Solution Brief: Property Investment Structures

The “how” of purchasing an investment can be almost as important as the “what” 

The most suitable vehicle for acquiring an investment property will depend on a number of tax and non-tax considerations, including how the investment is funded, the tax impacts of acquiring, holding and ultimately disposing of the investment, and how to protect the investment from potential unjust claims. 

There are several ways to structure the ownership of an investment, including holding the investment personally, holding it in joint names, using a discretionary “family trust”, leveraged trust, company or superannuation fund. The following Solution Brief compares each of the above alternatives: 

Individual names

Positive factors: It is possible to “negatively gear” the investment costs against other sources of personal income (i.e., wages and salary). The 50% CGT discount will be available for capital gains (provided the relevant conditions are met). Banks are relatively comfortable with lending to individuals. 

Potentially negative factors: Personal marginal tax rates will apply to periodic income, without the ability to split the income with others, or accumulate at the flat corporate rate. 

Capital preservation issues: Holding an asset in your own name exposes the investment to all the risks that you are exposed to personally, including potential liability in your work or profession, and other unforeseen events.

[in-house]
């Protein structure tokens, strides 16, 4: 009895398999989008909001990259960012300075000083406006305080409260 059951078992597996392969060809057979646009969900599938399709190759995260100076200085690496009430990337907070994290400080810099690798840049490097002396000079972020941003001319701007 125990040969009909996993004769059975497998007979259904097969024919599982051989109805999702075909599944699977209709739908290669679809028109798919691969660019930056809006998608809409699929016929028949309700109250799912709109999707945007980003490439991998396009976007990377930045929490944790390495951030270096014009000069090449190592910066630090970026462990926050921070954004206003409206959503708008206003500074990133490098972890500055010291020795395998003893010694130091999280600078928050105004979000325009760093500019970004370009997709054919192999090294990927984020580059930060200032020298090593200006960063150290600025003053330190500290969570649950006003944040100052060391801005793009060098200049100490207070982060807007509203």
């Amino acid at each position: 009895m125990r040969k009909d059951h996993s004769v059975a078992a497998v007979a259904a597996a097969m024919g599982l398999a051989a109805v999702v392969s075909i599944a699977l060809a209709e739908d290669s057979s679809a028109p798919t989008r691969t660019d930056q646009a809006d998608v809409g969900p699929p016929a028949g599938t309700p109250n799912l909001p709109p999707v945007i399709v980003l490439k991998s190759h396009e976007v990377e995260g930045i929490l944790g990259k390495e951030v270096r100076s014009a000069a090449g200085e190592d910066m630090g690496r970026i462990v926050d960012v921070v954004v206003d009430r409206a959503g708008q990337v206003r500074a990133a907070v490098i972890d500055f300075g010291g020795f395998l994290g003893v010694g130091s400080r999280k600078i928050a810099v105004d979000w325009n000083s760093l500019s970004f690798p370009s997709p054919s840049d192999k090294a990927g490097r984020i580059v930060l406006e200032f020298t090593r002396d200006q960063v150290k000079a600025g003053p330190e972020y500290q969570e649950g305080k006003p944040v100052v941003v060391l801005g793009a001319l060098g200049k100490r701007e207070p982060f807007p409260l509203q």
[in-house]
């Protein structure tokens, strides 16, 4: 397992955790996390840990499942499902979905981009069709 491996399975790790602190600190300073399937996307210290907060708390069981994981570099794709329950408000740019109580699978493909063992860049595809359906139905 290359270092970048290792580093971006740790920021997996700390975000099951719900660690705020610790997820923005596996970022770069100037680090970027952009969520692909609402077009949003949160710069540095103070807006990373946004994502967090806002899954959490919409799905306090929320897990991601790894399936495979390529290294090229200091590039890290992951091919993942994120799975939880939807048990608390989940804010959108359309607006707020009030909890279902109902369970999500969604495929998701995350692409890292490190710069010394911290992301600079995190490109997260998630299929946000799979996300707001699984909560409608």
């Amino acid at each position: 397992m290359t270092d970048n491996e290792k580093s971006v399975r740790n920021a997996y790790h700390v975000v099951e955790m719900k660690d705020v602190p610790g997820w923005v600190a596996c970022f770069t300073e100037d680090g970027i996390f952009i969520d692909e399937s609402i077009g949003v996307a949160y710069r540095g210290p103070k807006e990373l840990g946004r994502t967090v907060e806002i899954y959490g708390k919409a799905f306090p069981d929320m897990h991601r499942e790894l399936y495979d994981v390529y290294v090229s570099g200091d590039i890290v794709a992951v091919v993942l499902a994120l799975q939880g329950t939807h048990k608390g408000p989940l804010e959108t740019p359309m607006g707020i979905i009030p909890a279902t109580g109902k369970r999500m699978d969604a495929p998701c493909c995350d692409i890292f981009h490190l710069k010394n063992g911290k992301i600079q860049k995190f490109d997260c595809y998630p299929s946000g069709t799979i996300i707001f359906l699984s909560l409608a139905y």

Overall ranking: Fair. 

Joint tenancy

Positive factors: The ability to access “negative gearing”. The 50% CGT discount will be available on disposal of the asset (provided the relevant conditions are met). Bank funding is relatively straight forward. 

Potentially negative factors: Personal marginal tax rates will apply to periodic income. However, this burden will be shared between the co-owners. 

Capital preservation issues: Better capital preservation than in a single individual name, because half of the equity is held elsewhere. On death the interest will pass to the other joint tenant and is therefore better protected in the context of family inheritance claims. 

Overall ranking: Good. 

Tenants in common

Positive factors: Same as joint tenancy. 

Potentially negative factors: Same as joint tenancy. 

Capital preservation issues: Same as joint tenancy, other than the interest in the asset will pass into your Estate, to be dealt with under your Will. This can be positive if you wish to leave the asset in a testamentary trust for future generations. 

Overall ranking: Good. 

Private company

Positive factors: Tax on current income can initially be capped at 30% (however, the final rate is still the shareholder’s individual marginal rate). Bank funding is relatively straight forward but may require director guarantees. 

Potentially negative factors: The 50% CGT discount is not available. Final tax on distributed income and gains is at full marginal rates. 

Capital preservation issues: An interest in a company is an asset available to creditors. Better capital protection can be achieved by holding the shares through another entity, e.g., a discretionary trust. 

Overall ranking: Poor. 

Family discretionary trust